This is part of an ongoing story, we recommend you start at the beginning.
As Jev and Bereshit, Warrior God and trusted disciple, appeared atop a dune lost deep in the Vinyasa Desert, Androgiin’s Eye crested over the horizon. The sands under their feet bleached white by years under its burning gaze. A wasteland, its features constantly reborn with the whims of the wind. Heat and a whistling silence bore down upon them. Bereshit squinted at his surroundings, momentarily dazed. Moments ago he had been head of the table at his eldest’s wedding, proud patriarch overseeing the binding of his child to another’s. He was contemplating a quiet future of grandchildren and the dotage of his wife, anticipating now that responsibility for leading his tribe into the warfare — a constant fixture of life on the Jevran steppes — had passed to another. Then, all of a sudden, Jev, God of the West and Patron of Combat entered the proceedings without warning, stealing him away through the Dreamscape with a gesture. Now he was here lost in an arid simulacrum of death.
They stood in silence a long while. Eventually, Bereshit could bear it no longer. “My Lord,” his tone was steady, but the sweat worrying his brow was not from the heat, “Why are we here?”
Destruction’s Avatar regarded the wastes a few more moments, before turning to regard Bereshit, a man who had dedicated his life to Jev’s will and bloodthirst like none other before him. “Indeed,” He replied, in a voice quieter, higher than one might expect from a God, “Why indeed?”
Bereshit didn’t respond, instead shrugging nervously.
Jev continued. “I’ve asked myself that many times, over ‘Giin knows how many years. Why any of this?”
“Isn’t it your brother, Angaama, who said ‘What can be, must be’?”
At that Jev turned quickly, and his countenance was no longer contemplative, but violent. Not even the Gods can escape their name. “Do not presume to quote The Judge to me!” The God did not raise his voice, but Bereshit could feel the deep wells of anger rising within him. Could almost see the light drain from the landscape around him.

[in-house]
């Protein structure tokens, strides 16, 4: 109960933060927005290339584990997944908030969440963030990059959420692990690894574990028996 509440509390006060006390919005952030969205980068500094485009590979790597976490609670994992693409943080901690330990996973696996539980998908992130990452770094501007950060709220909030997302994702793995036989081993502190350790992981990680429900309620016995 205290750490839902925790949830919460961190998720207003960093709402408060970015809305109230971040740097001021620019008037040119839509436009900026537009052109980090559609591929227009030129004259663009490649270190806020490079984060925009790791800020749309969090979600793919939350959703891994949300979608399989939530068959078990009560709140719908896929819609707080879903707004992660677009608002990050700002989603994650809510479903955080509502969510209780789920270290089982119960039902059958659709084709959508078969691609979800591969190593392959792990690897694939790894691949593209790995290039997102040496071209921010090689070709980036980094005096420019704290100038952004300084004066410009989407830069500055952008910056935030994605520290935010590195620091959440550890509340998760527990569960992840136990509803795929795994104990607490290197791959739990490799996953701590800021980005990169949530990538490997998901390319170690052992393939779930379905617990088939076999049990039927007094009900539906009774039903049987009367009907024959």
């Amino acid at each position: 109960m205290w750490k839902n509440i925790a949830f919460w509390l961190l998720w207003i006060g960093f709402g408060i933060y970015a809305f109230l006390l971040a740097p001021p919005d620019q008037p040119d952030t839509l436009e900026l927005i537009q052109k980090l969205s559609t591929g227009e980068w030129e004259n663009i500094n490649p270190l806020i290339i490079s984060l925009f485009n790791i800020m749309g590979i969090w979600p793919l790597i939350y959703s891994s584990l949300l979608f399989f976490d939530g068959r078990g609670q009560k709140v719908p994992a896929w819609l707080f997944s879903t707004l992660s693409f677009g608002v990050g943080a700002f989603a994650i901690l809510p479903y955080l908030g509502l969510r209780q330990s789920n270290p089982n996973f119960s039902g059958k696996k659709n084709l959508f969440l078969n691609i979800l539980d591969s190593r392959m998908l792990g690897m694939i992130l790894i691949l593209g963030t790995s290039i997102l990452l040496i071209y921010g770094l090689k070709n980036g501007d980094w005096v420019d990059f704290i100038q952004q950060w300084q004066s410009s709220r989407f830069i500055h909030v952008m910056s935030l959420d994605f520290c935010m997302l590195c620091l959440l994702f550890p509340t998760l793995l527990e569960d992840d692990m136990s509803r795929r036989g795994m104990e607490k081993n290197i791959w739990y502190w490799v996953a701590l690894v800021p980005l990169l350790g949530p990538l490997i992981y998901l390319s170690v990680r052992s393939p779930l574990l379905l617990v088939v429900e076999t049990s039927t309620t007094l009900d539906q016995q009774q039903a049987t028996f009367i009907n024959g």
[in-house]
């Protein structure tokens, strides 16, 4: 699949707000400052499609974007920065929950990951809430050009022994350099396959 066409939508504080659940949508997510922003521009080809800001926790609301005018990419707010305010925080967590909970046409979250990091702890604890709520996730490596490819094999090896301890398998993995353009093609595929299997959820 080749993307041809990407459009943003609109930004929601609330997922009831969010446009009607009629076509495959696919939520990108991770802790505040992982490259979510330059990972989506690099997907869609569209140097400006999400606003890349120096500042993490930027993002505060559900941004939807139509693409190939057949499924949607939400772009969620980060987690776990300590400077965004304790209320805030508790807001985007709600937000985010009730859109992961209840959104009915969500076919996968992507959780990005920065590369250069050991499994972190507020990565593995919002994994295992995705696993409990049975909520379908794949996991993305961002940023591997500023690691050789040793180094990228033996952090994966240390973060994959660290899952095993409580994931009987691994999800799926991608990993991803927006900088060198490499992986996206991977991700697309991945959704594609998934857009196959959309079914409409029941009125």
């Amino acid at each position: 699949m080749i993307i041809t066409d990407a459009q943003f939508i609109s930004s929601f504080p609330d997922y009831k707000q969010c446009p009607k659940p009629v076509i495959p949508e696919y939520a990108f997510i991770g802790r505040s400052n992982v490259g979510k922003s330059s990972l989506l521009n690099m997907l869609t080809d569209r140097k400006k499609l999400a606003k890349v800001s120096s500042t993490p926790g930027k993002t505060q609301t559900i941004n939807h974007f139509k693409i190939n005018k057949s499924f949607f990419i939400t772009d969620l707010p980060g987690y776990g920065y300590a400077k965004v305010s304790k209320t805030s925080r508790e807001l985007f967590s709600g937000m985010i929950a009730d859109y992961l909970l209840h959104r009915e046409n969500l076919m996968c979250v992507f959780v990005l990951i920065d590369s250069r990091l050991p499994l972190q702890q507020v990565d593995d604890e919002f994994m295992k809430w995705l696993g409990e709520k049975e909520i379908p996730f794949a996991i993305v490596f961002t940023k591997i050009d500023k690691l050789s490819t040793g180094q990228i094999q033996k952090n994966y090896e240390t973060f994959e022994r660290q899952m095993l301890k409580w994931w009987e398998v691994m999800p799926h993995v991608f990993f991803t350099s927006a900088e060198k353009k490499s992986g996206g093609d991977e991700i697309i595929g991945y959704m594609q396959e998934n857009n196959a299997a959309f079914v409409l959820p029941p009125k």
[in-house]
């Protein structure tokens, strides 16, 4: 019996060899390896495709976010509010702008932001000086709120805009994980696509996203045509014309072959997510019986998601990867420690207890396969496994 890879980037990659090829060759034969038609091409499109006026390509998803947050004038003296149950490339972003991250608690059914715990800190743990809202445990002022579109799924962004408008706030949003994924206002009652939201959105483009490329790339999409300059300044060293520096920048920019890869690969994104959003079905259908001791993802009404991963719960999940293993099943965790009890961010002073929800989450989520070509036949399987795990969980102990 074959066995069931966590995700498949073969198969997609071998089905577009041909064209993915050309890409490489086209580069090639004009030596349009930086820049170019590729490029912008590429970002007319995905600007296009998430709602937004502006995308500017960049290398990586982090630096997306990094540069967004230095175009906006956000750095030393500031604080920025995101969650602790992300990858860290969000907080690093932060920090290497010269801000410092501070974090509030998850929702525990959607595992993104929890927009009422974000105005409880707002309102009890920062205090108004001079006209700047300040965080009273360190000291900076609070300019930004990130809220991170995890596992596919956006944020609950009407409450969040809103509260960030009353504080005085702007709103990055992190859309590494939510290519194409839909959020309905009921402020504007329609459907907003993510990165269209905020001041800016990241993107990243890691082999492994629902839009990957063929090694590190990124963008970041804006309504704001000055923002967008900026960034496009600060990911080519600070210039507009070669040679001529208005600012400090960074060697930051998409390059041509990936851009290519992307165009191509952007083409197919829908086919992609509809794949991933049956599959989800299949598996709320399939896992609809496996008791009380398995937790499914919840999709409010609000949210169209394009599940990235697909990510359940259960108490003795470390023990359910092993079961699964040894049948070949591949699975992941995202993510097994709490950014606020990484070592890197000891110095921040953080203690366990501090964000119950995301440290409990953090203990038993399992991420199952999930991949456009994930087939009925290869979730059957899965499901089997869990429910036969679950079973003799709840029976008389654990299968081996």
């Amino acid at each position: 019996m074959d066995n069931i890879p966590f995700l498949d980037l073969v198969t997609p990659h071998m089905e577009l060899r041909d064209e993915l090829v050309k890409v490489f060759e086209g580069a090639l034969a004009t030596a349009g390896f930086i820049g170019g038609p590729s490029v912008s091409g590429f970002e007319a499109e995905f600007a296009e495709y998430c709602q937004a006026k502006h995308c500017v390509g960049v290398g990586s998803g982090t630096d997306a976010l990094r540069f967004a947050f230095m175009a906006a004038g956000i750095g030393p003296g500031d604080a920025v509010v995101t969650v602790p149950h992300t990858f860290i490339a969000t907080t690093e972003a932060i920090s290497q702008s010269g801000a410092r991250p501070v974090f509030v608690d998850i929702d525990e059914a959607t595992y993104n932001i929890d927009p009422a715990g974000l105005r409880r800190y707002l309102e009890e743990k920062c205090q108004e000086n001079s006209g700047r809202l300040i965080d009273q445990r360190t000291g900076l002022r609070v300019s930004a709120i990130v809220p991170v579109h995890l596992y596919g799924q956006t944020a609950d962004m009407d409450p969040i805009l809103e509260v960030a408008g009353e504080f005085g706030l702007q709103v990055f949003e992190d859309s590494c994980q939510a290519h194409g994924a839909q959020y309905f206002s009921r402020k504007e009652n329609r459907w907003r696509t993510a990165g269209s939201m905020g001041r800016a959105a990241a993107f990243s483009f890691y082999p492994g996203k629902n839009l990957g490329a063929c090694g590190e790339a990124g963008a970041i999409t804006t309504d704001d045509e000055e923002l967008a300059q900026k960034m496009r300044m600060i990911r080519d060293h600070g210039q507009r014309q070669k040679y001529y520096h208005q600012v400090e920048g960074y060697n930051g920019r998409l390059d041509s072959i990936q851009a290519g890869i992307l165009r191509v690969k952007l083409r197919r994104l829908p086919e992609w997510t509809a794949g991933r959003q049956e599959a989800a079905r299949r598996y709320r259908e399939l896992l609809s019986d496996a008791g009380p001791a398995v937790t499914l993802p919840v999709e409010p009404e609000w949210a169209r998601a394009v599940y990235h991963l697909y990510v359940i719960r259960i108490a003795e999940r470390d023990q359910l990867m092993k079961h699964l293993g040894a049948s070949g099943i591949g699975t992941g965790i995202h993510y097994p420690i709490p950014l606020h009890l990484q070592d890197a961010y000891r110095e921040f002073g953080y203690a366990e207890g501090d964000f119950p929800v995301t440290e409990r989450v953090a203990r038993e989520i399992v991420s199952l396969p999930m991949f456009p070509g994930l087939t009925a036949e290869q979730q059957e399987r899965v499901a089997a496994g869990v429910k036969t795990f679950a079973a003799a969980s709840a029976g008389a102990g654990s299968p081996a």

He quickly took a deferential knee. “Forgive me Lord, I did not mean to offend.“
The anger left Jev’s face as quickly as it rose. “No, no, I suppose you did not.”
Again the silence, Bereshit could not say how much time past with him blinking at the wind and sand, Jev remaining unperturbed by the heat and debris, until finally the God spoke again. This time he looked right at Bereshit, gazing boring in and through him. His eyes, blood red, seemed to expand in the old warrior’s vision until they encompassed all of the horizon. His voice began no higher than a whisper that Bereshit strained to here over the roaring wind and the shushing shift of dunes.
“You’ve always been a faithful servant of mine Bereshit. Faithful, forthright and honest in your convictions. Ruthless in your service.”
“Thank you, Lord.”
Another pause. Bereshit could not ignore the clangor of his coming doom